July 2018
Volume 59, Issue 9
Open Access
ARVO Annual Meeting Abstract  |   July 2018
Conditional knockout of mTORC1 in retina blocks developmental formation of the astrocyte network and retinal vasculature
Author Affiliations & Notes
  • Steven F Abcouwer
    Ophthalmology & Visual Science, Univ of Michigan Kellog Eye Ctr, Ann Arbor, Michigan, United States
  • Dejuan Kong
    Ophthalmology & Visual Science, Univ of Michigan Kellog Eye Ctr, Ann Arbor, Michigan, United States
  • Lynda Elghazi-Cras
    Ophthalmology & Visual Science, Univ of Michigan Kellog Eye Ctr, Ann Arbor, Michigan, United States
  • Patrice E Fort
    Ophthalmology & Visual Science, Univ of Michigan Kellog Eye Ctr, Ann Arbor, Michigan, United States
  • Thomas W. Gardner
    Ophthalmology & Visual Science, Univ of Michigan Kellog Eye Ctr, Ann Arbor, Michigan, United States
  • Footnotes
    Commercial Relationships   Steven Abcouwer, None; Dejuan Kong, None; Lynda Elghazi-Cras, None; Patrice Fort, None; Thomas Gardner, None
  • Footnotes
    Support  NIH R01EY020582, NIH P30EY007003
Investigative Ophthalmology & Visual Science July 2018, Vol.59, 2594. doi:
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    • Get Citation

      Steven F Abcouwer, Dejuan Kong, Lynda Elghazi-Cras, Patrice E Fort, Thomas W. Gardner; Conditional knockout of mTORC1 in retina blocks developmental formation of the astrocyte network and retinal vasculature. Invest. Ophthalmol. Vis. Sci. 2018;59(9):2594.

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      © ARVO (1962-2015); The Authors (2016-present)

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Abstract

Purpose : During development the retinal vasculature forms to supply oxygen and nutrients to the growing retina. Formation of an astrocyte network precedes endothelial cell radial migration and serves as a template for vessel formation. Mechanistic target of rapamycin (mTOR) is a serine-threonine kinase central to a nutrient sensing pathway that regulates cell metabolism, growth, proliferation and survival. mTOR forms two major signaling complexes, mTORC1 and mTORC2, containing Raptor and Rictor proteins, respectively. We tested the hypothesis that mTORC1 signaling influences retinal development.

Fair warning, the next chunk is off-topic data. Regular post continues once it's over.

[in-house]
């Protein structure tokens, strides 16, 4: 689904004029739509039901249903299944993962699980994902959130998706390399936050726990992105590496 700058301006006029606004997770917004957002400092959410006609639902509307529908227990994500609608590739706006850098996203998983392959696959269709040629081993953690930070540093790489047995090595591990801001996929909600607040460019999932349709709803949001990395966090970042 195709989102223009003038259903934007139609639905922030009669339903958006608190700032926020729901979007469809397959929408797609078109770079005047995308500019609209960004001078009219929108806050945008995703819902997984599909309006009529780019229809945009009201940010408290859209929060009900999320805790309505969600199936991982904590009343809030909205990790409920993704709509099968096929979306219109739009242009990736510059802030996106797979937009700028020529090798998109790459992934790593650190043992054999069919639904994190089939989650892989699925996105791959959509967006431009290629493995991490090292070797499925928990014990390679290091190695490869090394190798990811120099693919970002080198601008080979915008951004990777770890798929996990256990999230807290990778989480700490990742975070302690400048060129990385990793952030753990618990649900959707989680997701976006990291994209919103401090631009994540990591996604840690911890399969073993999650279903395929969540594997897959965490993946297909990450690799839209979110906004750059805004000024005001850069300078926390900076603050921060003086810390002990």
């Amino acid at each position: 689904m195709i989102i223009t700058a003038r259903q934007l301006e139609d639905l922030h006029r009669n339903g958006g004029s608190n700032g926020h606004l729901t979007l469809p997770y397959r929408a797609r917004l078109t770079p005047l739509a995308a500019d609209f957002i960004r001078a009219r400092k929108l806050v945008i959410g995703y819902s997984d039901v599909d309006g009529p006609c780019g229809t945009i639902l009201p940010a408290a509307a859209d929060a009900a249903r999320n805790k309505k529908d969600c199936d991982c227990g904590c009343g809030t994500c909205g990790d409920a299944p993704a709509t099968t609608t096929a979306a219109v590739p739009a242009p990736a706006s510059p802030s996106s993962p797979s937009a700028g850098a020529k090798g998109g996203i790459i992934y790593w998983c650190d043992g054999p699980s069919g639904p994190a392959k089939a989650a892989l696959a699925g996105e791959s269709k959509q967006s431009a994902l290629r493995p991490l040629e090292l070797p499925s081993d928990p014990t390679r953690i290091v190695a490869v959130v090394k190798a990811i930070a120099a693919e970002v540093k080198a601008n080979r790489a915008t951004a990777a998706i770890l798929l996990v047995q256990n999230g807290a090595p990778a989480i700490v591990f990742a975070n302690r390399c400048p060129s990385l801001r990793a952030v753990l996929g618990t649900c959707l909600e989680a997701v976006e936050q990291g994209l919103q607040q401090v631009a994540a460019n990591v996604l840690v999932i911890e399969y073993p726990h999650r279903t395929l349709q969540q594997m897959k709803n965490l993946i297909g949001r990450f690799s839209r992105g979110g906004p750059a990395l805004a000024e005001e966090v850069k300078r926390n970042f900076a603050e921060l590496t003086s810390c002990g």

Methods : mTORf/f and Raptorf/f mice were crossed with Six3cre mice to cause conditional knockout (cKO) of mTOR complexes in retinal precursor cells (RPC) as well as in astrocyte precursor cells (APC) within the optic stalk. Six3cre mice were also bred with mT/mG Cre-reporter mice to confirm recombination in the entire neural retina and astrocytes. Retinal APCs, astrocyte network and vasculature were evaluated by immunofluorescence (IF) of flat mounted retinas. Retinal structure was determined by optical coherence tomography (OCT) and histology. Retinal organization and neuron populations were evaluated by IF of retinal sections. Visual acuity (VA) was assessed by optokinetic reflex testing.

Results : At postnatal day 5 (P5), when the astrocyte network is normally nearing completion, mTOR cKO retinas exhibited a nearly total lack of astrocyte network formation and vascular development; the effects of Raptor cKO were similar but less absolute. At P12 mTOR cKO mice exhibited a total lack of retinal vascular development, while 20-100% of retinal area was avascular in Raptor cKO retinas. Retinas of adult mTOR and Raptor cKO mice were correctly organized but significantly reduced in thickness, with approximately 50% reduction in ganglion cell and amacrine cell numbers. Both mTOR and Raptor cKO mice exhibited nearly complete loss of VA.

Conclusions : Lack of mTORC1 function in retinal neurons and astrocytes inhibited astrocyte network formation and subsequent vascular development. Loss of mTORC1 also resulted in thin retinas with fewer inner neurons. These findings reveal a profound role of mTORC1 signaling in retinal development and may have implications for the pathophysiology of adult retinal diseases.

This is an abstract that was submitted for the 2018 ARVO Annual Meeting, held in Honolulu, Hawaii, April 29 - May 3, 2018.

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